- June 30, 2012 at 8:24 pm #9812AnonymousInactive
I use 96 coe glass. When slumping rectangular projects, the sides slide down and lose shape. How can I get them to stay in shapeJuly 2, 2012 at 4:16 am #12578AnonymousInactive
It has nothing to do with the glass being 96 COE.
It sounds like the glass rim is being pulled into the mold instead of staying in place while the sides stretching. Slowing down your firing so that the glass softens more evenly may help – but it is unlikely to fully correct the problem which is typical for square molds.
Take a look at this Bullseye mold:
If you click the middle thumbnail, you’ll see that even the sample piece has edges that curve inward. It is the nature of the beast.
Helios Kiln Glass Studio
PaulTarlow.comJuly 10, 2013 at 12:10 pm #12579dlanutiParticipant
About 50% of my slump firings have resulted with a large dome shape in the bottom of the glass.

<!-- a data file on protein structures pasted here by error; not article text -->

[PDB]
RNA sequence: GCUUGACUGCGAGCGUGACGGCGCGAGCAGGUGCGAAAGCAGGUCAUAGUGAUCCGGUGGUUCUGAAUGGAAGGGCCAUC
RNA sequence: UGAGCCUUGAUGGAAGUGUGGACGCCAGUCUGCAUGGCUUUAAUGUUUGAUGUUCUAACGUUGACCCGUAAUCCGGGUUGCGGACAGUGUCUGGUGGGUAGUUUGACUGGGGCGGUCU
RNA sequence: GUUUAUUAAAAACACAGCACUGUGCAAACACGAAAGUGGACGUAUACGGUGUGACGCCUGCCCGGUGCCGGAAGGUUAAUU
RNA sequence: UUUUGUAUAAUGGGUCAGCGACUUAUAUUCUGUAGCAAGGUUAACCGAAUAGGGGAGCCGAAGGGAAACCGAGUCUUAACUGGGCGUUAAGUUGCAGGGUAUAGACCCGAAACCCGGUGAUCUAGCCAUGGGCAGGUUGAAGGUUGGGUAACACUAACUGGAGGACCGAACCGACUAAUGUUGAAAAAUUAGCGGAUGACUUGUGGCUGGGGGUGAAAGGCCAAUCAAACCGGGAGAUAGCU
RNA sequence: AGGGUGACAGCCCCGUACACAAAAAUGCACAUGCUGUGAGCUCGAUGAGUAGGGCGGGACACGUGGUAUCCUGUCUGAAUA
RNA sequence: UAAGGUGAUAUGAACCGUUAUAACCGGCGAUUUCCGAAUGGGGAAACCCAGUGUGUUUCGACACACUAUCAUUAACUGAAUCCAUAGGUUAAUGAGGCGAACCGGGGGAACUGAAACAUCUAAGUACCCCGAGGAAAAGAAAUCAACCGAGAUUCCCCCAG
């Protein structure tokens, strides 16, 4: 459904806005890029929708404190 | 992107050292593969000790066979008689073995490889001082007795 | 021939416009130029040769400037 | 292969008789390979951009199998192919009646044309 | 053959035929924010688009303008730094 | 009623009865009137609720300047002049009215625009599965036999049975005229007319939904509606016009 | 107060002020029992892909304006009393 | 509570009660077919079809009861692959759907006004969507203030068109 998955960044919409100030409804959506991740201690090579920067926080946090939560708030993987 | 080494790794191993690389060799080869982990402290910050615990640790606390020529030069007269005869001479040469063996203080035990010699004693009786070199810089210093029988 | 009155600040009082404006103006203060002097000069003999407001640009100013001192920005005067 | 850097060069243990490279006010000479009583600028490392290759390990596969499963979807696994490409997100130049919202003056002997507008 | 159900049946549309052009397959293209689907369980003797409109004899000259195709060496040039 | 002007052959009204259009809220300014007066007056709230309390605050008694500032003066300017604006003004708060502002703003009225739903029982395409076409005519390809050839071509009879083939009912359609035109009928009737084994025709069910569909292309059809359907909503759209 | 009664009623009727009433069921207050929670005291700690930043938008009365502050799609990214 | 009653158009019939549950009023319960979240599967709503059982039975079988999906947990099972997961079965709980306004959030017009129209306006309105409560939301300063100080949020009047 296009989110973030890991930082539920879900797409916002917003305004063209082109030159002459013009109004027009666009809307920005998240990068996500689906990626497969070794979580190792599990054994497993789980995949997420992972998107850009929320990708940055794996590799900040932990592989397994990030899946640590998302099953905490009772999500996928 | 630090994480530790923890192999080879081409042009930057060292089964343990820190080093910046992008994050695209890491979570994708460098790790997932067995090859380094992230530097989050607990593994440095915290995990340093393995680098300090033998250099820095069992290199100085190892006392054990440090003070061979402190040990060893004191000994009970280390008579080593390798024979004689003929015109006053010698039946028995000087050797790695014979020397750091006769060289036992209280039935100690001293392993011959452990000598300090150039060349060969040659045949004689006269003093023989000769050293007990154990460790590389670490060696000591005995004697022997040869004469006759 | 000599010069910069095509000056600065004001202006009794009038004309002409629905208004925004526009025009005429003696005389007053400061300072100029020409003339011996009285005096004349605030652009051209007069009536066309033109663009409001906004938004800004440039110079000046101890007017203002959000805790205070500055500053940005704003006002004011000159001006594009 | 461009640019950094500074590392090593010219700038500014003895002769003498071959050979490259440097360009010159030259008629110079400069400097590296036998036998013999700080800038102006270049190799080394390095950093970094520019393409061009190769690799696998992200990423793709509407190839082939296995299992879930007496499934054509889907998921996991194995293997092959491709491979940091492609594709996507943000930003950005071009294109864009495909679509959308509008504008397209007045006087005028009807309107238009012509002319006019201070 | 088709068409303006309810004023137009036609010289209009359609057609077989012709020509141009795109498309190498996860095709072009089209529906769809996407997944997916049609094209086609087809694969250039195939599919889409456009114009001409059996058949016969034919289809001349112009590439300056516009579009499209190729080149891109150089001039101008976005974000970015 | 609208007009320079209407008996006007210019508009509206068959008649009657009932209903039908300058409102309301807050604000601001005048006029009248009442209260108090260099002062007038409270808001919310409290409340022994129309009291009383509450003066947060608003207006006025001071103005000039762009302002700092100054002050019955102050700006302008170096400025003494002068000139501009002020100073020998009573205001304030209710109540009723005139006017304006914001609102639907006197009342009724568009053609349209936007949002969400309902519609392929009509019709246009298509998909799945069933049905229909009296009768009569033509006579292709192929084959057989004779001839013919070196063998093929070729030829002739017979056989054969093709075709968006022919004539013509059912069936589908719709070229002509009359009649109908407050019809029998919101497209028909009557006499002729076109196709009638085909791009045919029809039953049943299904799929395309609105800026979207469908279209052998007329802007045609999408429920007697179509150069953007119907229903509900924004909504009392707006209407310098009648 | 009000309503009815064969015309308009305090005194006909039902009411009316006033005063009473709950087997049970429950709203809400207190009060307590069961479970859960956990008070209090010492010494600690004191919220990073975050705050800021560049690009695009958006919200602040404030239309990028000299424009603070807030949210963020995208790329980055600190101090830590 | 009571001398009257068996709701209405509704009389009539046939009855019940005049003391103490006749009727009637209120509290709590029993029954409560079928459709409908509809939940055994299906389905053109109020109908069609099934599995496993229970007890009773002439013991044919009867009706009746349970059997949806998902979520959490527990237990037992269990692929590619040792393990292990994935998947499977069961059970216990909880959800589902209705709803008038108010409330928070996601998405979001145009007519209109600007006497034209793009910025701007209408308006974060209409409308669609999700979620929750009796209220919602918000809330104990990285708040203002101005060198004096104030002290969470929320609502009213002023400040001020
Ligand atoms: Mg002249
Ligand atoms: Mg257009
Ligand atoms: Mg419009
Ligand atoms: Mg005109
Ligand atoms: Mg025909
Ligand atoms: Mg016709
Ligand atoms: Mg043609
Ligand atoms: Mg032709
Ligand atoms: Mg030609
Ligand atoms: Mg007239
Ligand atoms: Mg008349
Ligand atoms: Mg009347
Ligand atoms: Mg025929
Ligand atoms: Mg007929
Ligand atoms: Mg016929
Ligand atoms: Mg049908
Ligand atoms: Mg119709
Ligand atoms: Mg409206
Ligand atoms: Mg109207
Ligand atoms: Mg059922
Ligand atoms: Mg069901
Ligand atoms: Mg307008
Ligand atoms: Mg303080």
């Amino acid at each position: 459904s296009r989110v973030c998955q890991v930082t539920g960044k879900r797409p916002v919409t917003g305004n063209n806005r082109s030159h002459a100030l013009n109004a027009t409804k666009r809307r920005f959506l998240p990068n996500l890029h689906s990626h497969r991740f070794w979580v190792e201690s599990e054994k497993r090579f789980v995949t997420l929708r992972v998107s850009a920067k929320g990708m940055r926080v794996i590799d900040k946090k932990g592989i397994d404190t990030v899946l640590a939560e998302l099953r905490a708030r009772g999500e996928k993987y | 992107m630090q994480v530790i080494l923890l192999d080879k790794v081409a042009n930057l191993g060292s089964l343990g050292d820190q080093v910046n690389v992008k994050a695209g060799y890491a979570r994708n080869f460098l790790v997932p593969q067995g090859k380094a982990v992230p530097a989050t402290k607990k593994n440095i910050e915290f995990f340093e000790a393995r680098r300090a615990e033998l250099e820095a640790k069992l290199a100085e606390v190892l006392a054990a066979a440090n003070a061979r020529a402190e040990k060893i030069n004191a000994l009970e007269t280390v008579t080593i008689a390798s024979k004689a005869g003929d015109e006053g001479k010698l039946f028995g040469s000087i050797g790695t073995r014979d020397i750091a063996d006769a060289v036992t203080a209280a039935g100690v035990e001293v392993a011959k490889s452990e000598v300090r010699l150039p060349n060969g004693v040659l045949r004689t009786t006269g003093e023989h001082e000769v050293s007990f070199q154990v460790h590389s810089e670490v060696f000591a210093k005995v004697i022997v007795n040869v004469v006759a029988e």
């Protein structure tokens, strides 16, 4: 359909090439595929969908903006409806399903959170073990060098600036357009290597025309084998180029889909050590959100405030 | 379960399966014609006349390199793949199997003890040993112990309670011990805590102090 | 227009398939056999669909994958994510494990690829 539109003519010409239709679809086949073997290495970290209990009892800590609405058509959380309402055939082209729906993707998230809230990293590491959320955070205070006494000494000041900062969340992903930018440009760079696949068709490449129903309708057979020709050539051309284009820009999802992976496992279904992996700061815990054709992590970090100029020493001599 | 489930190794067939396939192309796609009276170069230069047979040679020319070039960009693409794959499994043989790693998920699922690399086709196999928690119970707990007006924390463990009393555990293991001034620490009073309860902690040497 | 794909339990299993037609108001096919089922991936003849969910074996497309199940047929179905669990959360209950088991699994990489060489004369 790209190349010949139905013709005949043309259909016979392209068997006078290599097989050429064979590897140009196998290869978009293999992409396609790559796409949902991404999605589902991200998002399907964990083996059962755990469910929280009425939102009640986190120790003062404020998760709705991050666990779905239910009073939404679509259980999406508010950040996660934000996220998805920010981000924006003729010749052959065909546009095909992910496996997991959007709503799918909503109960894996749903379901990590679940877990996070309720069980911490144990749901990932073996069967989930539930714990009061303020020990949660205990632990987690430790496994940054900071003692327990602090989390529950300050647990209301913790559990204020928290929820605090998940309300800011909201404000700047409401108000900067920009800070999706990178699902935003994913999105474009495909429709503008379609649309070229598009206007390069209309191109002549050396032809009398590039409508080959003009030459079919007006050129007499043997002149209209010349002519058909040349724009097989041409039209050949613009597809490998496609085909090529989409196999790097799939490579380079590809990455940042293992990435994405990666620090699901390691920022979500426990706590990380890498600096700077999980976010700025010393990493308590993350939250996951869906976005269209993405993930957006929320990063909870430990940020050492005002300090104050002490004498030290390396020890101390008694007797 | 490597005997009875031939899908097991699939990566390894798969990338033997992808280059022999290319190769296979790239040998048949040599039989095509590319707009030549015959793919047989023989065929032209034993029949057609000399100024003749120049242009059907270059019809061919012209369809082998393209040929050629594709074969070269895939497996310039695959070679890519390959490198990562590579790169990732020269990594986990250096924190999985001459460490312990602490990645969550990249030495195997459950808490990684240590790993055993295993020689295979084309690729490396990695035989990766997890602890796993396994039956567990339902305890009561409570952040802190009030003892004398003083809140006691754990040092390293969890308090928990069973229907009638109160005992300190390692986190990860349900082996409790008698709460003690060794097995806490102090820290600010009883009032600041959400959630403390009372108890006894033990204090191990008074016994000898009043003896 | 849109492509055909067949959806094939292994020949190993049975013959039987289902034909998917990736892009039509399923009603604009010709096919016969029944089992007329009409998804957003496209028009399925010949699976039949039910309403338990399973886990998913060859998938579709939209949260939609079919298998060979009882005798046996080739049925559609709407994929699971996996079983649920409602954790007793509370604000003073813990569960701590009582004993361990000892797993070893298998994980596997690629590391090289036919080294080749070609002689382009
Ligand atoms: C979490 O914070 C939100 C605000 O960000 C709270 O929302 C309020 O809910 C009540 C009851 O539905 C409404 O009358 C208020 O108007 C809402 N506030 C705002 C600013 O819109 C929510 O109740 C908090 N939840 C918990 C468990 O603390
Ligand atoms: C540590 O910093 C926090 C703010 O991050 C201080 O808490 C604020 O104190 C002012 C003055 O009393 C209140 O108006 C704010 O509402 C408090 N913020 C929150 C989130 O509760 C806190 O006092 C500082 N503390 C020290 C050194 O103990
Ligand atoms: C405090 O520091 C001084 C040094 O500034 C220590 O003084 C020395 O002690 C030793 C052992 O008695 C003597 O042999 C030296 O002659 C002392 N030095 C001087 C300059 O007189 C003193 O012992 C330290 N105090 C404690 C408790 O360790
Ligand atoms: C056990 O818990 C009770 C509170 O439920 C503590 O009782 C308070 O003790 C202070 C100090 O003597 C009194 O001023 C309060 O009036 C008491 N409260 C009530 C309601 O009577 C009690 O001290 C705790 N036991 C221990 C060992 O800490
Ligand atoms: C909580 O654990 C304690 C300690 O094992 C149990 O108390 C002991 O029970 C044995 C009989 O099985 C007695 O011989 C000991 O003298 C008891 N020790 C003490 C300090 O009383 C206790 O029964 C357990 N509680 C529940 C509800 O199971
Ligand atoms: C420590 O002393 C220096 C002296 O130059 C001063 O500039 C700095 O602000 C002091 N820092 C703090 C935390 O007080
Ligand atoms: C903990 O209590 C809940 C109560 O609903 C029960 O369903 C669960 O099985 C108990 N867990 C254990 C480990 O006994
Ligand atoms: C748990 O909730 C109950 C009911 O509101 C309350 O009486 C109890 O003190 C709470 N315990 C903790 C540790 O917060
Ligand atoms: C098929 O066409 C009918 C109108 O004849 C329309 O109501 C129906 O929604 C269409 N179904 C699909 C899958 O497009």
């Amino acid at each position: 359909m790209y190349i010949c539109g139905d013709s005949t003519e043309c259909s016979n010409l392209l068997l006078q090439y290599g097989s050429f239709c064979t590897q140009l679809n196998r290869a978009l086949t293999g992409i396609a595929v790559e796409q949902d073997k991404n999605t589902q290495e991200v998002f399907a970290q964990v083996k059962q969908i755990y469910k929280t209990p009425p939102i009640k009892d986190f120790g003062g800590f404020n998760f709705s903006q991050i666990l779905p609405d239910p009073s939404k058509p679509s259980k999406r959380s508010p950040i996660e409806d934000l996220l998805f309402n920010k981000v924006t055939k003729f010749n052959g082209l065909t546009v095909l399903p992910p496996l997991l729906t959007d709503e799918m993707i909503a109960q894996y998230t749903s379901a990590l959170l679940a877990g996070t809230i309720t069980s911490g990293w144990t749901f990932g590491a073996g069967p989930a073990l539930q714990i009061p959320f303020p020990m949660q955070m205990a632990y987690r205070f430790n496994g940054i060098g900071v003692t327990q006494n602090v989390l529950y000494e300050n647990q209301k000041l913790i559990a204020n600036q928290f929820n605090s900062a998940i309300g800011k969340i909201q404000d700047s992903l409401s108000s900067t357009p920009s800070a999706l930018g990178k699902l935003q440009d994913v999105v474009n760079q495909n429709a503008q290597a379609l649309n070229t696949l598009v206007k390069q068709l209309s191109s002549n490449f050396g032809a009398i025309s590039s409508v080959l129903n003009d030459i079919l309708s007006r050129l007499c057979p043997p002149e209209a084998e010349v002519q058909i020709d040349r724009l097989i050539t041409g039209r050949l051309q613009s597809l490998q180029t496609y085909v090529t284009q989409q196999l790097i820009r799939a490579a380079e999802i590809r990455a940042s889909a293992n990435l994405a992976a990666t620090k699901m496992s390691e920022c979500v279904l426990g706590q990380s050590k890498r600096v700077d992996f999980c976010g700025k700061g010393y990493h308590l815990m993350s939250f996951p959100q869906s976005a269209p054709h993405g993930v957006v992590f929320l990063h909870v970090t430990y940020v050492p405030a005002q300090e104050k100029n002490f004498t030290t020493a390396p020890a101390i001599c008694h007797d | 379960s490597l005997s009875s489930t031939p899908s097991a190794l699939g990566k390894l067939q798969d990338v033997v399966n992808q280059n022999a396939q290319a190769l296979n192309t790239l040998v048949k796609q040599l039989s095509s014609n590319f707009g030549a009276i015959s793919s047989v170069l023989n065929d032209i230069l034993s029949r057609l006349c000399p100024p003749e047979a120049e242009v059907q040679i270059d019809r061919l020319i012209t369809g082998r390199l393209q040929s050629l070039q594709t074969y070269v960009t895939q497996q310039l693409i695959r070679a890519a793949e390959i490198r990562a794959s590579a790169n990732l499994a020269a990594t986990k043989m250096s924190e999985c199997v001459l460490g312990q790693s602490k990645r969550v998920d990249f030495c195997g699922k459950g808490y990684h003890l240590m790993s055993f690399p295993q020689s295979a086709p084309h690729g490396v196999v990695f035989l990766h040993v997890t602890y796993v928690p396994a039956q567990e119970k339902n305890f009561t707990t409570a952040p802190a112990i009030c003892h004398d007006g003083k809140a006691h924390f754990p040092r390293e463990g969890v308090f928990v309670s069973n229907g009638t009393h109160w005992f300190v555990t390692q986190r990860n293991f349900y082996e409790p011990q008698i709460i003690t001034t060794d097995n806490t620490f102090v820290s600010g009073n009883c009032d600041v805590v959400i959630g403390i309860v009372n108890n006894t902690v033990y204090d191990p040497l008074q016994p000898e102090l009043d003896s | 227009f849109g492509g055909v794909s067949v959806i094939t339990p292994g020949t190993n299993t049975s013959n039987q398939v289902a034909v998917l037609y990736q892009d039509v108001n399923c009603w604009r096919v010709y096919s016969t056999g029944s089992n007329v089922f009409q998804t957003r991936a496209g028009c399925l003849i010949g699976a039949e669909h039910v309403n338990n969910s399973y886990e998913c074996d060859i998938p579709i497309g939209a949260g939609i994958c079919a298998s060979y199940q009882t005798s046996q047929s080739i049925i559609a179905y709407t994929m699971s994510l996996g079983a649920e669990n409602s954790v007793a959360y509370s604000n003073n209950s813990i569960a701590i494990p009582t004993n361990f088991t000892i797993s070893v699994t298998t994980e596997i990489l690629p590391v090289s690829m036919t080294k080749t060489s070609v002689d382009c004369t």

It’s a large bubble shape where it should be flat. I just fired 2 glass pieces in identical molds at the same time, one was perfect and flat in the middle, the other had a large dome in the center. The holes are clear, so that’s not it. HELP!!July 10, 2013 at 7:55 pm #12580Stephen RichardParticipant
The cause is usually a combination of heat and time, usually too hot for too long. You do not give details so speculation is required on my part. I suspect on piece was darker or heavier than the other. Steep moulds can also cause these uprisings. A blog post of some time ago may have some useful information: http://glasstips.blogspot.co.uk/2009/11/uprisings-at-bottom-of-slumped-bowl.html
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